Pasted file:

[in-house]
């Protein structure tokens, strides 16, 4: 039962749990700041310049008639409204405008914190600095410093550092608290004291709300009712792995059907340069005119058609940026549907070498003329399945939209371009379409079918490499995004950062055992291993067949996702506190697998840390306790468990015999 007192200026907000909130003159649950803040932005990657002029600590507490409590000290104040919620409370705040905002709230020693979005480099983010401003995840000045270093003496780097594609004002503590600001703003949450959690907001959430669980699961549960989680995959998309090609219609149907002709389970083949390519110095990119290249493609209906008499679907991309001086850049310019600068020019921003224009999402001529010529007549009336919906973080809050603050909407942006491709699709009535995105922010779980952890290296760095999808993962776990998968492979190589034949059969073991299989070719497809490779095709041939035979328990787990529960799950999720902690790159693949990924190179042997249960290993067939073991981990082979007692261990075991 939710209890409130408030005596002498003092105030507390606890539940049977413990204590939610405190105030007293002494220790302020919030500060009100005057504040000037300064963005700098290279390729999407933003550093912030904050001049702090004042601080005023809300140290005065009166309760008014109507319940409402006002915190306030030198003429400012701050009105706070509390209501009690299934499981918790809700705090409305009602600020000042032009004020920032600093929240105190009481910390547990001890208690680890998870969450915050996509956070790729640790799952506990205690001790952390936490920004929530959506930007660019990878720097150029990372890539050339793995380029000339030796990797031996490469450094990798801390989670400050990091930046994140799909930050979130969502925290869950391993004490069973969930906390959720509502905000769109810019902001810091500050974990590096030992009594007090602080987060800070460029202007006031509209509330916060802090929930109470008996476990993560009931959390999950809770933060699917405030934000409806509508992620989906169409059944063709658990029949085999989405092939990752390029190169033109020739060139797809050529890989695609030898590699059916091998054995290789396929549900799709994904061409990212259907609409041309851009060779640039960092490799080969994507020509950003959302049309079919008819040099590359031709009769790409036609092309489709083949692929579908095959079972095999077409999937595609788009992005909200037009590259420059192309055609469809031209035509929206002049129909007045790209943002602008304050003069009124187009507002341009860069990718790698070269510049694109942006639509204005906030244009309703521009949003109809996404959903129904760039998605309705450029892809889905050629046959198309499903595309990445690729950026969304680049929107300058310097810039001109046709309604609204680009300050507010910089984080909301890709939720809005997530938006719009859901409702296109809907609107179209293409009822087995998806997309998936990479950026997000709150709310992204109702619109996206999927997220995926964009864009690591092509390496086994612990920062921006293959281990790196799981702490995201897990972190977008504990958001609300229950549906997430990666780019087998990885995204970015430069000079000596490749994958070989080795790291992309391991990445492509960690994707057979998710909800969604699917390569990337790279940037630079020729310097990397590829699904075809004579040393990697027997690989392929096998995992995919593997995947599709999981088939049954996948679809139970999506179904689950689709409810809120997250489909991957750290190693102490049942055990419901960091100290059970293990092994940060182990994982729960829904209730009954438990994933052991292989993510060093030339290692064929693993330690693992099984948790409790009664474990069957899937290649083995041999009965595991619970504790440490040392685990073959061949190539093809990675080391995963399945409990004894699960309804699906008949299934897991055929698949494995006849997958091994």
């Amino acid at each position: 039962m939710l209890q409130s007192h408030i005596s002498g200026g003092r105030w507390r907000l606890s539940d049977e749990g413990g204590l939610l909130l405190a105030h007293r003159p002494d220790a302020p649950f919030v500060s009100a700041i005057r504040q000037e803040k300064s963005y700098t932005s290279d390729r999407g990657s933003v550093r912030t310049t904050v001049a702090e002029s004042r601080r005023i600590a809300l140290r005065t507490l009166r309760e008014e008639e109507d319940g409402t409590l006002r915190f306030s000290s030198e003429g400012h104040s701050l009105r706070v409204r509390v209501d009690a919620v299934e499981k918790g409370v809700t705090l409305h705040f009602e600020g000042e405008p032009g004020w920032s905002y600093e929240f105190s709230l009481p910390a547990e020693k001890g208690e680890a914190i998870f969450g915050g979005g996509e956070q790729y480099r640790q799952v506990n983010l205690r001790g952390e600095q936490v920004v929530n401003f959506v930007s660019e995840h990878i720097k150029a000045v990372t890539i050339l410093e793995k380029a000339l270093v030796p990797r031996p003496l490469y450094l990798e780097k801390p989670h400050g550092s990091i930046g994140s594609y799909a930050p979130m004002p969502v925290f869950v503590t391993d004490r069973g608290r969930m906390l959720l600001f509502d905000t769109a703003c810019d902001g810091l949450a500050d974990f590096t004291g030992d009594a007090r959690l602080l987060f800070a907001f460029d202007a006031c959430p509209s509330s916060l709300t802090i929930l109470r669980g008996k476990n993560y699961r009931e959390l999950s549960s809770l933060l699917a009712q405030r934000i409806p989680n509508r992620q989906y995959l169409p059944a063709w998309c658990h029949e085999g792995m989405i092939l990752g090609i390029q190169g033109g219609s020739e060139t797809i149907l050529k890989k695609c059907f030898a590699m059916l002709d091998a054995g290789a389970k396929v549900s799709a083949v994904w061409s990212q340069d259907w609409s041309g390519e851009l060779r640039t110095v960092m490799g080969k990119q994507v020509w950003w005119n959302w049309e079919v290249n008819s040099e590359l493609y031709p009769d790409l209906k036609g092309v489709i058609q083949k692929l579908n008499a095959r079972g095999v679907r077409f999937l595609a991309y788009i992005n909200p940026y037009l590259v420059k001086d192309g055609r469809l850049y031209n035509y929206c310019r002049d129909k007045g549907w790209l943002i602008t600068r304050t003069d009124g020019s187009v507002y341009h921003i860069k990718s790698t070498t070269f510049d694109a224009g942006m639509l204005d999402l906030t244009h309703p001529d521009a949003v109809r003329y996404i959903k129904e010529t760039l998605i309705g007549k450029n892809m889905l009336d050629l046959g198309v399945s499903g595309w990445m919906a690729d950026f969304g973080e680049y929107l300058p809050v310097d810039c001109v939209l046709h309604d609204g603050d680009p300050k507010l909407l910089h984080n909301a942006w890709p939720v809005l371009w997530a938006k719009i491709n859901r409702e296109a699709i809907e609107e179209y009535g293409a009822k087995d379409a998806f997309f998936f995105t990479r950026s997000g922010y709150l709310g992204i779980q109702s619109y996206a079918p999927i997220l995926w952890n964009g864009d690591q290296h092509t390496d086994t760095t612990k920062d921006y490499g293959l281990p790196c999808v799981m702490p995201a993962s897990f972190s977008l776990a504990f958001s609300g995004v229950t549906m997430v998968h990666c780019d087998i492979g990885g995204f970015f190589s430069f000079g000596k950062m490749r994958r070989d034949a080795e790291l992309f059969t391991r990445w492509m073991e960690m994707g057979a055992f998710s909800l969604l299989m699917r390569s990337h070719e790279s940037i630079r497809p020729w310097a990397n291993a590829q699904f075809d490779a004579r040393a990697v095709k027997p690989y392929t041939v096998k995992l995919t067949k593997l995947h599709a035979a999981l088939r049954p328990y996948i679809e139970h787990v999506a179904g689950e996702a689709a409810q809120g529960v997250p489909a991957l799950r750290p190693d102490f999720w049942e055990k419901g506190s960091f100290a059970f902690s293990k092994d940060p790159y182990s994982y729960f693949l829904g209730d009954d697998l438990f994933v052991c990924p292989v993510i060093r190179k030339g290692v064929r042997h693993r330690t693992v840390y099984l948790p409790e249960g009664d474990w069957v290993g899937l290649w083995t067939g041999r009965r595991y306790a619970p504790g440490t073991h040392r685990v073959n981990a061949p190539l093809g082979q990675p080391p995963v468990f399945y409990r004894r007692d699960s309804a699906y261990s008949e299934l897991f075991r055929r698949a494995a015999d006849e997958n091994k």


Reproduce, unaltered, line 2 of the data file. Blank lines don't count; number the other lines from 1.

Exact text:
């Protein structure tokens, strides 16, 4: 039962749990700041310049008639409204405008914190600095410093550092608290004291709300009712792995059907340069005119058609940026549907070498003329399945939209371009379409079918490499995004950062055992291993067949996702506190697998840390306790468990015999 007192200026907000909130003159649950803040932005990657002029600590507490409590000290104040919620409370705040905002709230020693979005480099983010401003995840000045270093003496780097594609004002503590600001703003949450959690907001959430669980699961549960989680995959998309090609219609149907002709389970083949390519110095990119290249493609209906008499679907991309001086850049310019600068020019921003224009999402001529010529007549009336919906973080809050603050909407942006491709699709009535995105922010779980952890290296760095999808993962776990998968492979190589034949059969073991299989070719497809490779095709041939035979328990787990529960799950999720902690790159693949990924190179042997249960290993067939073991981990082979007692261990075991 939710209890409130408030005596002498003092105030507390606890539940049977413990204590939610405190105030007293002494220790302020919030500060009100005057504040000037300064963005700098290279390729999407933003550093912030904050001049702090004042601080005023809300140290005065009166309760008014109507319940409402006002915190306030030198003429400012701050009105706070509390209501009690299934499981918790809700705090409305009602600020000042032009004020920032600093929240105190009481910390547990001890208690680890998870969450915050996509956070790729640790799952506990205690001790952390936490920004929530959506930007660019990878720097150029990372890539050339793995380029000339030796990797031996490469450094990798801390989670400050990091930046994140799909930050979130969502925290869950391993004490069973969930906390959720509502905000769109810019902001810091500050974990590096030992009594007090602080987060800070460029202007006031509209509330916060802090929930109470008996476990993560009931959390999950809770933060699917405030934000409806509508992620989906169409059944063709658990029949085999989405092939990752390029190169033109020739060139797809050529890989695609030898590699059916091998054995290789396929549900799709994904061409990212259907609409041309851009060779640039960092490799080969994507020509950003959302049309079919008819040099590359031709009769790409036609092309489709083949692929579908095959079972095999077409999937595609788009992005909200037009590259420059192309055609469809031209035509929206002049129909007045790209943002602008304050003069009124187009507002341009860069990718790698070269510049694109942006639509204005906030244009309703521009949003109809996404959903129904760039998605309705450029892809889905050629046959198309499903595309990445690729950026969304680049929107300058310097810039001109046709309604609204680009300050507010910089984080909301890709939720809005997530938006719009859901409702296109809907609107179209293409009822087995998806997309998936990479950026997000709150709310992204109702619109996206999927997220995926964009864009690591092509390496086994612990920062921006293959281990790196799981702490995201897990972190977008504990958001609300229950549906997430990666780019087998990885995204970015430069000079000596490749994958070989080795790291992309391991990445492509960690994707057979998710909800969604699917390569990337790279940037630079020729310097990397590829699904075809004579040393990697027997690989392929096998995992995919593997995947599709999981088939049954996948679809139970999506179904689950689709409810809120997250489909991957750290190693102490049942055990419901960091100290059970293990092994940060182990994982729960829904209730009954438990994933052991292989993510060093030339290692064929693993330690693992099984948790409790009664474990069957899937290649083995041999009965595991619970504790440490040392685990073959061949190539093809990675080391995963399945409990004894699960309804699906008949299934897991055929698949494995006849997958091994």